Assessment and testing are two different things, although you might hear them used interchangeably in a classroom setting. Understanding the differences allows teachers to be able to get the most out of both. Assessment and testing allow teachers to see how well they are doing and how well their students are doing, but they also function in different ways.
When Are They Done?
Typically tests are done at the end of a unit, at the end of a semester or at the end of a year. Yearly and bi-yearly tests are done in public schools to ensure that all students around the country are learning the same information at the same rate. Assessments, on the other hand, can be done at any time. Teachers do assessments after a lesson, after they teach a specific skill or at the same time tests are done.
Are They Required?
In many places, tests are required by laws such as No Child Left Behind. Even in schools that don't fall under those guidelines, such as home schools, tests are still required to prove to a state that a student knows a particular level of information. Assessments are not usually required by law or by a school. Assessments are used informally by teachers so they can keep track of what students understand and what areas and subjects they might need to spend more attention on.
Assessments and tests have different formats. Tests usually follow a general format, where questions are asked and students answer them. They might be essay questions, multiple-choice questions, fill-in-the-blank questions, or true-and-false questions, but the overall format is the same. Assessments can have different formats. They might require a student to answer questions. Or, an assessment might be a teacher talking to a student about what they know. Another assessment could be a teacher's observation of a student working or talking about a subject. Assessments might also be graded assignments, presentations or classwork that helps a teacher get an idea of what a student knows and doesn't know.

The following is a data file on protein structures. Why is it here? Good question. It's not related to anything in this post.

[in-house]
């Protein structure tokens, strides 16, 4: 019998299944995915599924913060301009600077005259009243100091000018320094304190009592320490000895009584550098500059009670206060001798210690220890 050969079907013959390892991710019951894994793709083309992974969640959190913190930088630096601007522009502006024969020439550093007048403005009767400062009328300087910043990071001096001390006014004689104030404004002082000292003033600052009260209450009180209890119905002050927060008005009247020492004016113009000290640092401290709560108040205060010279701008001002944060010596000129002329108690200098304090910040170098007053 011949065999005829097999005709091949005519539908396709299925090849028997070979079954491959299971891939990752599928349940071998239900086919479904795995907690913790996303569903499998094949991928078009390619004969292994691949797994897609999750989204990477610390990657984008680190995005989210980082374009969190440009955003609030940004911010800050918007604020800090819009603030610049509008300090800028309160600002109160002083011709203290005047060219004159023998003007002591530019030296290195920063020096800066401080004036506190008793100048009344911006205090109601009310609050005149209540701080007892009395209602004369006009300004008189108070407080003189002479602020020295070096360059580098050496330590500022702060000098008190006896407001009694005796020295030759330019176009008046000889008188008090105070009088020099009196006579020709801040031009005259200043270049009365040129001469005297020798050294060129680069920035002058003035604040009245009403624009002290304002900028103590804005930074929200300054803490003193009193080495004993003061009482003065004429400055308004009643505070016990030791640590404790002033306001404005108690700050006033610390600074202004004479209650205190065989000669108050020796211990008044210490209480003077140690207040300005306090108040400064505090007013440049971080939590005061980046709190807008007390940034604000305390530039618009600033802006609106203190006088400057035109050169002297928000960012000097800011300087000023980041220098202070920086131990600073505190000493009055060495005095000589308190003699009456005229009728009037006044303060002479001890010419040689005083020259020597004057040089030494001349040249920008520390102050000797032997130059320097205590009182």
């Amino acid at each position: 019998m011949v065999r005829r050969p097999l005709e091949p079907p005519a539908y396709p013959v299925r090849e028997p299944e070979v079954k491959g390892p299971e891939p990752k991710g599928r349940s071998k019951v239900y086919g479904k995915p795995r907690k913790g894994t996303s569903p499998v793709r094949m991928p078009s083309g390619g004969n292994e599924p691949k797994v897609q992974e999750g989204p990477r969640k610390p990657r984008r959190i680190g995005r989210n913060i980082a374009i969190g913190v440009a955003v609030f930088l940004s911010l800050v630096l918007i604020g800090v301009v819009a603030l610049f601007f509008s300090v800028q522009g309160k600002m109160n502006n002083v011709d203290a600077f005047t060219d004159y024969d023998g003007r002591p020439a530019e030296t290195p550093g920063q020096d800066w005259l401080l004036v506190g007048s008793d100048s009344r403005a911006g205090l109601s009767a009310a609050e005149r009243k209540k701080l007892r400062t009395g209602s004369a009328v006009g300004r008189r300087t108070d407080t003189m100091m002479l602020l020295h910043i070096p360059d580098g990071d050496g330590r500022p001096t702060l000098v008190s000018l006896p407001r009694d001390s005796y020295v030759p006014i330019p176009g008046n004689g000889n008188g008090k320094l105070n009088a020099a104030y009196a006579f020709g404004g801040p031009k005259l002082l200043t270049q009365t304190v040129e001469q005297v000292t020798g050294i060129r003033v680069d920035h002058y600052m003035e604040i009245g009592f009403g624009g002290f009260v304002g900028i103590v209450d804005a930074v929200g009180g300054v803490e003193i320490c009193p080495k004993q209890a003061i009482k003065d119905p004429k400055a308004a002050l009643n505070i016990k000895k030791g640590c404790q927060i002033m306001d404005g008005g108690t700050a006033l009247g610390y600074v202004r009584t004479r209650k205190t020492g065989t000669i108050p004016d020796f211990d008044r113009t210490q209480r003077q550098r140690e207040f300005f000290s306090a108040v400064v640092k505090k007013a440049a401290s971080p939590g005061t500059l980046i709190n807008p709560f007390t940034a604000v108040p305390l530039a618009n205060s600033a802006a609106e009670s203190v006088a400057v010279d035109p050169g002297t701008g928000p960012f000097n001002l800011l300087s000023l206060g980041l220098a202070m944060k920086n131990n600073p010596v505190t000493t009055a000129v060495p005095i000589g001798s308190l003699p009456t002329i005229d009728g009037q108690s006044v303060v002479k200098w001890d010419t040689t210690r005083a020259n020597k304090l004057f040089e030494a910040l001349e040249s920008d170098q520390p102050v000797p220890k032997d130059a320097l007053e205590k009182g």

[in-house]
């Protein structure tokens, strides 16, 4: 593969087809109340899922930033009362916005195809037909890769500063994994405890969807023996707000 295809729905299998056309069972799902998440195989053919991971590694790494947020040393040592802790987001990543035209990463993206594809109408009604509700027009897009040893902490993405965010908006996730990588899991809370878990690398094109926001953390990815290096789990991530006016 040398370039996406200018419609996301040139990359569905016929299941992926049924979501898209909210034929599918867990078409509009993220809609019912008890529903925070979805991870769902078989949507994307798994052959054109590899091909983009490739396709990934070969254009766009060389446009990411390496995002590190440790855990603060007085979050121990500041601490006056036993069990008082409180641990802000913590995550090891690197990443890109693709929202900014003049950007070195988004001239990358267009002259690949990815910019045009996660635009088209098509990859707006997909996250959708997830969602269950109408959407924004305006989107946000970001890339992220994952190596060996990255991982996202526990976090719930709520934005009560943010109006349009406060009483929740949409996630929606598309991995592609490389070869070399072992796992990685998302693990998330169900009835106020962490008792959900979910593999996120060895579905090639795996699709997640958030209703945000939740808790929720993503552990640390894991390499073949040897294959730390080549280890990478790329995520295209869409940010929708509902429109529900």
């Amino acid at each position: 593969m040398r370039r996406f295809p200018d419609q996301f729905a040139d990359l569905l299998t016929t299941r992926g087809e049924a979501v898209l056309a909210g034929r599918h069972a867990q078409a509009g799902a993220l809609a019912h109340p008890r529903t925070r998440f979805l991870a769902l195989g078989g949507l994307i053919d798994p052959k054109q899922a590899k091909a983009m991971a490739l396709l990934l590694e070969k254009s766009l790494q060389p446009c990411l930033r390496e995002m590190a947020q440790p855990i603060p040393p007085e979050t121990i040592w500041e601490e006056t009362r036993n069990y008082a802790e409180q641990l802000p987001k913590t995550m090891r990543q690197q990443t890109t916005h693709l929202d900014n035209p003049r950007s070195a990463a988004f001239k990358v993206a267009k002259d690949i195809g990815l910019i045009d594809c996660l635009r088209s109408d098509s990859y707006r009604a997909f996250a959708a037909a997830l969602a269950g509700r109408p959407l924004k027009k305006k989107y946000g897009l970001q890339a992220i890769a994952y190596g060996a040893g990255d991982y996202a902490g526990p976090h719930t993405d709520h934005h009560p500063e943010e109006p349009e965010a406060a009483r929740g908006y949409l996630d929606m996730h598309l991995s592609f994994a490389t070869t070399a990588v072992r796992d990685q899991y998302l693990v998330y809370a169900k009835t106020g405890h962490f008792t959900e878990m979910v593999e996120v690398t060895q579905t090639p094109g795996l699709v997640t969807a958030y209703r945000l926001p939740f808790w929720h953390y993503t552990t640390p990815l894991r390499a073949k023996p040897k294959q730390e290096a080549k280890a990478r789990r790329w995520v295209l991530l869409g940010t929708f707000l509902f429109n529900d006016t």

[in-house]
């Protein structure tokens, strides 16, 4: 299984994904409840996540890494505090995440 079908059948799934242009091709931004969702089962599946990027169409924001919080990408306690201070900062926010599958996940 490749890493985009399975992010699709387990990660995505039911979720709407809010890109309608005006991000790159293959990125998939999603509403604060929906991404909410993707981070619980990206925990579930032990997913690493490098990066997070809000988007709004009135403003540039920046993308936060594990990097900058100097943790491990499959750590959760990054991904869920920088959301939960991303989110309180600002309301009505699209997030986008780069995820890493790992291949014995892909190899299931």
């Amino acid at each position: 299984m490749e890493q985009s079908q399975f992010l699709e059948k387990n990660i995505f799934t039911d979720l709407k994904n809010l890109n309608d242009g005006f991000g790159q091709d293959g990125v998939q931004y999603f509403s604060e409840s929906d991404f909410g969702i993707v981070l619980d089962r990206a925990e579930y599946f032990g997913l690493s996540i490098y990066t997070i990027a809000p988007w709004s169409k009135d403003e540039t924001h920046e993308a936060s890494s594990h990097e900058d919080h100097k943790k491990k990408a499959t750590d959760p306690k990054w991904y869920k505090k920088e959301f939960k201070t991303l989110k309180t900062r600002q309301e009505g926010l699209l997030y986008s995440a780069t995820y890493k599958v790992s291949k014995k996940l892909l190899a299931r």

Show Different Results
Assessment and testing also show different results. Testing might show the student's ability to memorize facts and figures, instead of a true understanding of those facts and figures. However, an assessment done informally in the classroom might show that a student actually understands facts and figures, or a specific process. Often, students who do not score well on formal tests might still understand what they are being tested on, but might have test anxiety. A good teacher will use both assessments and tests so she can know whether a student has failed a test because he isn't a good test taker, or whether he really doesn't understand the material.
Terrance Karter has served as a reporter, reviewer and columnist for "The Exponent," as well as a contributor to the "Shelterbelt," both based in northeast South Dakota. Karter holds a Bachelor of Arts in history from Northern State University in South Dakota.